Expository Notes with Practical Observations on the New Testament

Here observe, 1. How Peter and John, moved with Mary Magdalene's words, They have taken away the Lord, &c. do run to the sepulchre to satisfy themselves in the truth of it. Such as sincerely love Christ upon the least intimation that he is missing, bestir themselves with great activity and diligence, that they may see him, or hear of him: Peter and John run to the sepulchre, to see what was become of their holy Master.

Observe, 2. That there was such a clear evidence about Christ's grave, as made it apparent that he was indeed risen from the dead, and not conveyed away either by friends or foes; it cannot be supposed that any of his friends (could they have come at it) would have so handled his holy body, as to carry it away naked; and as for his foes, had they stole away the body, they would never have left the fine linen behind them.

Observe, 3. That when Christ arose from the grave, he left his grave-clothes behind him; whereas when Lazarus arose, he came forth with his grave-clothes about him.

It teaches us, that Christ rose never to die more, but to live and reign for ever; therefore he left his grave-clothes in the grave, as never to make use of them more. But Lazarus was to die again, death once more was to have dominion over him; he therefore came forth with his grave-clothes about him.

Observe lastly, how ignorant the apostles were of the doctrine of Christ's resurrection and of the holy scriptures, which declared he was to rise again from the dead: They knew not the scriptures: that is, they did not heed and regard them, ponder them in their hearts, and feed upon them by faith.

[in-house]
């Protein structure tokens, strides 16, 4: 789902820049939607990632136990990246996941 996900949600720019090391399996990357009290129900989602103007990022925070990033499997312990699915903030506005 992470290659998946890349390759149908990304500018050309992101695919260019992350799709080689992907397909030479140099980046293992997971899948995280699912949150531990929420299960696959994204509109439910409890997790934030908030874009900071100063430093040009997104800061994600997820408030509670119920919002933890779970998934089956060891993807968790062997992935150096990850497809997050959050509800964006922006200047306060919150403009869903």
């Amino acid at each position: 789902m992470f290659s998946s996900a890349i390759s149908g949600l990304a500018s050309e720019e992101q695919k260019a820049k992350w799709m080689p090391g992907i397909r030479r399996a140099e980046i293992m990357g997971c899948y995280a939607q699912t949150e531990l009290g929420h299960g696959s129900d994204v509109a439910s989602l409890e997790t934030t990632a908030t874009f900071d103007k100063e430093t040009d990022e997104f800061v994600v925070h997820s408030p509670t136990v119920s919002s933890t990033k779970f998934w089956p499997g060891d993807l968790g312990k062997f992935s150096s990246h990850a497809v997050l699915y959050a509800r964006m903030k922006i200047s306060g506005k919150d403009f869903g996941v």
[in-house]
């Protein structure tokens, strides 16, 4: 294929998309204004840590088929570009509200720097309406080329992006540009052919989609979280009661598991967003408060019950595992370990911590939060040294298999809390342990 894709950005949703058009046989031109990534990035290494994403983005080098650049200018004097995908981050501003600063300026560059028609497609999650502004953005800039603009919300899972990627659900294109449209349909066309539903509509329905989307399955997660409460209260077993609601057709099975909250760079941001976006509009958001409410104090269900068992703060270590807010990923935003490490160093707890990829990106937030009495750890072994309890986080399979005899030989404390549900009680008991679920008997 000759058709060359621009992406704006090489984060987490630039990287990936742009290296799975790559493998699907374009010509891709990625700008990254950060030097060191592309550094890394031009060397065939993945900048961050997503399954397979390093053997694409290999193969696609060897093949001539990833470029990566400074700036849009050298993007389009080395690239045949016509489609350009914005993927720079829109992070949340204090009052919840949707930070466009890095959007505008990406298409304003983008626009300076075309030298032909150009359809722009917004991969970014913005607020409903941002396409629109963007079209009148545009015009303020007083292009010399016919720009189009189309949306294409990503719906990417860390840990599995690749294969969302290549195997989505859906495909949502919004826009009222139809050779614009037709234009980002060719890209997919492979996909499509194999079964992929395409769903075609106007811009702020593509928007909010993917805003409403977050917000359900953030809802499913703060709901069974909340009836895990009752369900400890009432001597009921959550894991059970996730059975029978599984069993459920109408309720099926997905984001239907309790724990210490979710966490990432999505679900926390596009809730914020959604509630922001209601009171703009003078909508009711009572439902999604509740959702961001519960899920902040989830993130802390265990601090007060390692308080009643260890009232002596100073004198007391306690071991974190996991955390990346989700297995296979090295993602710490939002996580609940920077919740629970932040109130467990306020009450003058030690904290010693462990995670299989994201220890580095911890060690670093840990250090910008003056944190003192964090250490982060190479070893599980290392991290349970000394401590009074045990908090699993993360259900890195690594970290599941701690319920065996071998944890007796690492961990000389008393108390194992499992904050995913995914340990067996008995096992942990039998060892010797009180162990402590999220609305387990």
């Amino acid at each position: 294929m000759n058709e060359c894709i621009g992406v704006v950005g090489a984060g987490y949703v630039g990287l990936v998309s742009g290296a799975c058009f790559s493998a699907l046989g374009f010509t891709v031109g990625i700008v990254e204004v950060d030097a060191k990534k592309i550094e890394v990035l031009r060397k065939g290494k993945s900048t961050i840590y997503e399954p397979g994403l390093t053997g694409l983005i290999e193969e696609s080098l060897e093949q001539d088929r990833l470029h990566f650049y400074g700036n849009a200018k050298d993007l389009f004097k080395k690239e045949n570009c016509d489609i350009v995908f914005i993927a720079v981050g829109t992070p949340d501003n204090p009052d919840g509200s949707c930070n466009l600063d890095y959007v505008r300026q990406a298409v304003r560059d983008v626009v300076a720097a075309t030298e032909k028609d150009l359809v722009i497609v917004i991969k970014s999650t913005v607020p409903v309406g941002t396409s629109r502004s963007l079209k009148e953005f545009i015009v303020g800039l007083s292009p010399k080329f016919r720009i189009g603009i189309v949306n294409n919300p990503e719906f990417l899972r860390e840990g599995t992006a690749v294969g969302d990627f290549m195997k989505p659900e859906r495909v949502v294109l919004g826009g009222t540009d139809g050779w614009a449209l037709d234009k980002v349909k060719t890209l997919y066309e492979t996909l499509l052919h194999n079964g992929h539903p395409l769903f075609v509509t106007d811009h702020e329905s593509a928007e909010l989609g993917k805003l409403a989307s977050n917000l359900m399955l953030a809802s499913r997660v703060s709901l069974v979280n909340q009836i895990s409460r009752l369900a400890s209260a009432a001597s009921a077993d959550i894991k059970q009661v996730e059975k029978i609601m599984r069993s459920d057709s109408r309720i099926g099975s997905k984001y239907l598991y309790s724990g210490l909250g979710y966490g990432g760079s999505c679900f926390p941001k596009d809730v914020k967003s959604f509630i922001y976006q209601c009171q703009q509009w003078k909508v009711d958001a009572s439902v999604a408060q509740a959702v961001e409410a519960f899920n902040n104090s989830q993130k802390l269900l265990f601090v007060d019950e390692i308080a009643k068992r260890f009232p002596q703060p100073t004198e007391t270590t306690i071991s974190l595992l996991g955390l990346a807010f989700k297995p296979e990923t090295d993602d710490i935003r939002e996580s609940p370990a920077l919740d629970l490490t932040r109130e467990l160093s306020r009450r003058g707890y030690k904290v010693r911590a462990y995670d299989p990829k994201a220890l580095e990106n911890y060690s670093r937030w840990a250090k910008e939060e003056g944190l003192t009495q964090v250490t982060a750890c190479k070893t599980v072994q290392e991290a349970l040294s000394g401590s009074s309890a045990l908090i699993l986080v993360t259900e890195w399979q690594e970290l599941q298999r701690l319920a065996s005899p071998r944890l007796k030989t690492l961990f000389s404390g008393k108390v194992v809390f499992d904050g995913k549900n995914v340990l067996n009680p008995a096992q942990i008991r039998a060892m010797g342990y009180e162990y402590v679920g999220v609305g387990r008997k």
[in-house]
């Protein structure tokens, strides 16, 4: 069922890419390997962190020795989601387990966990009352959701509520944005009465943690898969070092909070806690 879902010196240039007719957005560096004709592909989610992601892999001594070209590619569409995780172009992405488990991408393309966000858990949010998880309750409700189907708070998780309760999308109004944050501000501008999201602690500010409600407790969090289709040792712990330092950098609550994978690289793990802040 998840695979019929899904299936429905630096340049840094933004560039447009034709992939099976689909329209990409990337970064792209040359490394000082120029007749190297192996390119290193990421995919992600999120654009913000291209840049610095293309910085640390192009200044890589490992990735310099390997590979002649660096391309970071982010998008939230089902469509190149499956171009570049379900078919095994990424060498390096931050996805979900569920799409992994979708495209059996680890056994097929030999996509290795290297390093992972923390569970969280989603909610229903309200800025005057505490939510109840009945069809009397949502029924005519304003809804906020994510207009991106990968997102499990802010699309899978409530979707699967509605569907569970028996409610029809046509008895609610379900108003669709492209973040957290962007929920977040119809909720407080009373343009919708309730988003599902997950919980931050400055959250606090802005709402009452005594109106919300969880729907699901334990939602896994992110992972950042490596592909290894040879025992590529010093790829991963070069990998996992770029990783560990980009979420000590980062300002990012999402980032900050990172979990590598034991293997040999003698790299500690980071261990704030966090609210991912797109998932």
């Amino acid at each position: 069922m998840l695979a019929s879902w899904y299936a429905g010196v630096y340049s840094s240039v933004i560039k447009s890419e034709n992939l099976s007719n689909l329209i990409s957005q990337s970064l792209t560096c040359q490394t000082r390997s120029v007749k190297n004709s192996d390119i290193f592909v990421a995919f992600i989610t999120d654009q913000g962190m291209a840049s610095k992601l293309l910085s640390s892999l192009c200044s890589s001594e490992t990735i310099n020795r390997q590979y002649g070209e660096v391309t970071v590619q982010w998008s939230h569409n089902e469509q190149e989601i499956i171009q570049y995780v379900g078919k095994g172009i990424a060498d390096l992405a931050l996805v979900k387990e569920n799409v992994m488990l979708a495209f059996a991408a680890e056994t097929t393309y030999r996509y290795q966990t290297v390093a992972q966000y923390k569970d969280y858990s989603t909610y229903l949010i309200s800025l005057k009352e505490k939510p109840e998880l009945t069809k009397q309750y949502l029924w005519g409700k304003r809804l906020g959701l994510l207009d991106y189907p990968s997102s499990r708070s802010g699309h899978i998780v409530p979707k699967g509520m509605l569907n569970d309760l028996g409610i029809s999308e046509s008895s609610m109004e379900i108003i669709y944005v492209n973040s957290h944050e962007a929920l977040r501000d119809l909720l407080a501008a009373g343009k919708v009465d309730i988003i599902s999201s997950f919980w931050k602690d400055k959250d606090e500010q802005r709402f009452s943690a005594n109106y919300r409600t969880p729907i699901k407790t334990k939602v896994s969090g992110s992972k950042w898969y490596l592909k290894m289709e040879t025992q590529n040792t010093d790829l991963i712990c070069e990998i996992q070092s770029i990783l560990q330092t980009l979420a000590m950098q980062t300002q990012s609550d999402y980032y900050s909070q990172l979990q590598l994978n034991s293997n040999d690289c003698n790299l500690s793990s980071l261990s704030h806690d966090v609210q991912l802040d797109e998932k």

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Burkitt, William. "Commentary on John 20:3". Expository Notes with Practical Observations on the New Testament. https://www.studylight.org/commentaries/wbc/john-20.html. 1700-1703.

Greek Testament Critical Exegetical Commentary

3.] Luke 24:12, speaks only of Peter’s going. Meyer directs attention to the interchange of aorists and graphic imperfects in this and the following verse.

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Alford, Henry. "Commentary on John 20:3". Greek Testament Critical Exegetical Commentary. https://www.studylight.org/commentaries/hac/john-20.html. 1863-1878.

Johann Albrecht Bengel's Gnomon of the New Testament

John 20:3. ἐξῆλθεν, went forth) from the city.

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Bengel, Johann Albrecht. "Commentary on John 20:3". Johann Albrecht Bengel's Gnomon of the New Testament. https://www.studylight.org/commentaries/jab/john-20.html. 1897.

Matthew Poole's English Annotations on the Holy Bible

Ver. 3,4. Luke, Luke 24:12, mentions Peter’s going only, upon Mary Magdalene’s report; but he must be expounded by this evangelist, who expressly saith, that Peter and John went together, and that John outran Peter, and got first to the sepulchre.

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Poole, Matthew, "Commentary on John 20:3". Matthew Poole's English Annotations on the Holy Bible. https://www.studylight.org/commentaries/mpc/john-20.html. 1685.

Whedon's Commentary on the Bible

3.That other disciple—John himself, as appears from a variety of passages.

 

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Whedon, Daniel. "Commentary on John 20:3". "Whedon's Commentary on the Bible". https://www.studylight.org/commentaries/whe/john-20.html. 1874-1909.

Schaff's Popular Commentary on the New Testament